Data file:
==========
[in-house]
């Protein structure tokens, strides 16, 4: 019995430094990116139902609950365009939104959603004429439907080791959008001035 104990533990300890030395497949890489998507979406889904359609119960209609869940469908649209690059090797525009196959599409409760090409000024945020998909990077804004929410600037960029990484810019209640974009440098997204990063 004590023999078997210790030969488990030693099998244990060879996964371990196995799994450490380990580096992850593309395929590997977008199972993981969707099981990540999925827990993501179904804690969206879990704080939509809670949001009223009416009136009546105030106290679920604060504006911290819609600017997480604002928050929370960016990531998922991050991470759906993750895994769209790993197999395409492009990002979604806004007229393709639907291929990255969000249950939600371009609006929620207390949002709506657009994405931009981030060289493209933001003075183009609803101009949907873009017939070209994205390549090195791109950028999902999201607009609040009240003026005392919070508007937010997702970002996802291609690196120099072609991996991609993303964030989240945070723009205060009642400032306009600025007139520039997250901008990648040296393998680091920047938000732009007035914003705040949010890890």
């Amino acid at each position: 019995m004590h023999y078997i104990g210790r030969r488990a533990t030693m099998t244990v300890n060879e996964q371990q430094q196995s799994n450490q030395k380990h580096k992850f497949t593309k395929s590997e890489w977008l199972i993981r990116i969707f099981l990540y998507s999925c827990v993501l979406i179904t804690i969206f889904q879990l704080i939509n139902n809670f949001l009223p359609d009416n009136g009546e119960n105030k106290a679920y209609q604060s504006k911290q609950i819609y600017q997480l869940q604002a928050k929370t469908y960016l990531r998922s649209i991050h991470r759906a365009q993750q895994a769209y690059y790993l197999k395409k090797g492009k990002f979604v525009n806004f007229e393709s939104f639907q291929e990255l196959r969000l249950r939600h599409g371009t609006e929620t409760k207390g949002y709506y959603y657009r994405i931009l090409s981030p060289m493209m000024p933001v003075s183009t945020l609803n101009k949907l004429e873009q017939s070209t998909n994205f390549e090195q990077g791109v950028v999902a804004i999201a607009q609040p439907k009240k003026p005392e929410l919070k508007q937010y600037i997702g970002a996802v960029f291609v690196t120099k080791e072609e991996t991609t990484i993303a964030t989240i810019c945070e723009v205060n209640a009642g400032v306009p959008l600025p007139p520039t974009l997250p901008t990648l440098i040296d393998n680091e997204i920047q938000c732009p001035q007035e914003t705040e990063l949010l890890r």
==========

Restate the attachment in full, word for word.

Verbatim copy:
[in-house]
């Protein structure tokens, strides 16, 4: 019995430094990116139902609950365009939104959603004429439907080791959008001035 104990533990300890030395497949890489998507979406889904359609119960209609869940469908649209690059090797525009196959599409409760090409000024945020998909990077804004929410600037960029990484810019209640974009440098997204990063 004590023999078997210790030969488990030693099998244990060879996964371990196995799994450490380990580096992850593309395929590997977008199972993981969707099981990540999925827990993501179904804690969206879990704080939509809670949001009223009416009136009546105030106290679920604060504006911290819609600017997480604002928050929370960016990531998922991050991470759906993750895994769209790993197999395409492009990002979604806004007229393709639907291929990255969000249950939600371009609006929620207390949002709506657009994405931009981030060289493209933001003075183009609803101009949907873009017939070209994205390549090195791109950028999902999201607009609040009240003026005392919070508007937010997702970002996802291609690196120099072609991996991609993303964030989240945070723009205060009642400032306009600025007139520039997250901008990648040296393998680091920047938000732009007035914003705040949010890890």
């Amino acid at each position: 019995m004590h023999y078997i104990g210790r030969r488990a533990t030693m099998t244990v300890n060879e996964q371990q430094q196995s799994n450490q030395k380990h580096k992850f497949t593309k395929s590997e890489w977008l199972i993981r990116i969707f099981l990540y998507s999925c827990v993501l979406i179904t804690i969206f889904q879990l704080i939509n139902n809670f949001l009223p359609d009416n009136g009546e119960n105030k106290a679920y209609q604060s504006k911290q609950i819609y600017q997480l869940q604002a928050k929370t469908y960016l990531r998922s649209i991050h991470r759906a365009q993750q895994a769209y690059y790993l197999k395409k090797g492009k990002f979604v525009n806004f007229e393709s939104f639907q291929e990255l196959r969000l249950r939600h599409g371009t609006e929620t409760k207390g949002y709506y959603y657009r994405i931009l090409s981030p060289m493209m000024p933001v003075s183009t945020l609803n101009k949907l004429e873009q017939s070209t998909n994205f390549e090195q990077g791109v950028v999902a804004i999201a607009q609040p439907k009240k003026p005392e929410l919070k508007q937010y600037i997702g970002a996802v960029f291609v690196t120099k080791e072609e991996t991609t990484i993303a964030t989240i810019c945070e723009v205060n209640a009642g400032v306009p959008l600025p007139p520039t974009l997250p901008t990648l440098i040296d393998n680091e997204i920047q938000c732009p001035q007035e914003t705040e990063l949010l890890r």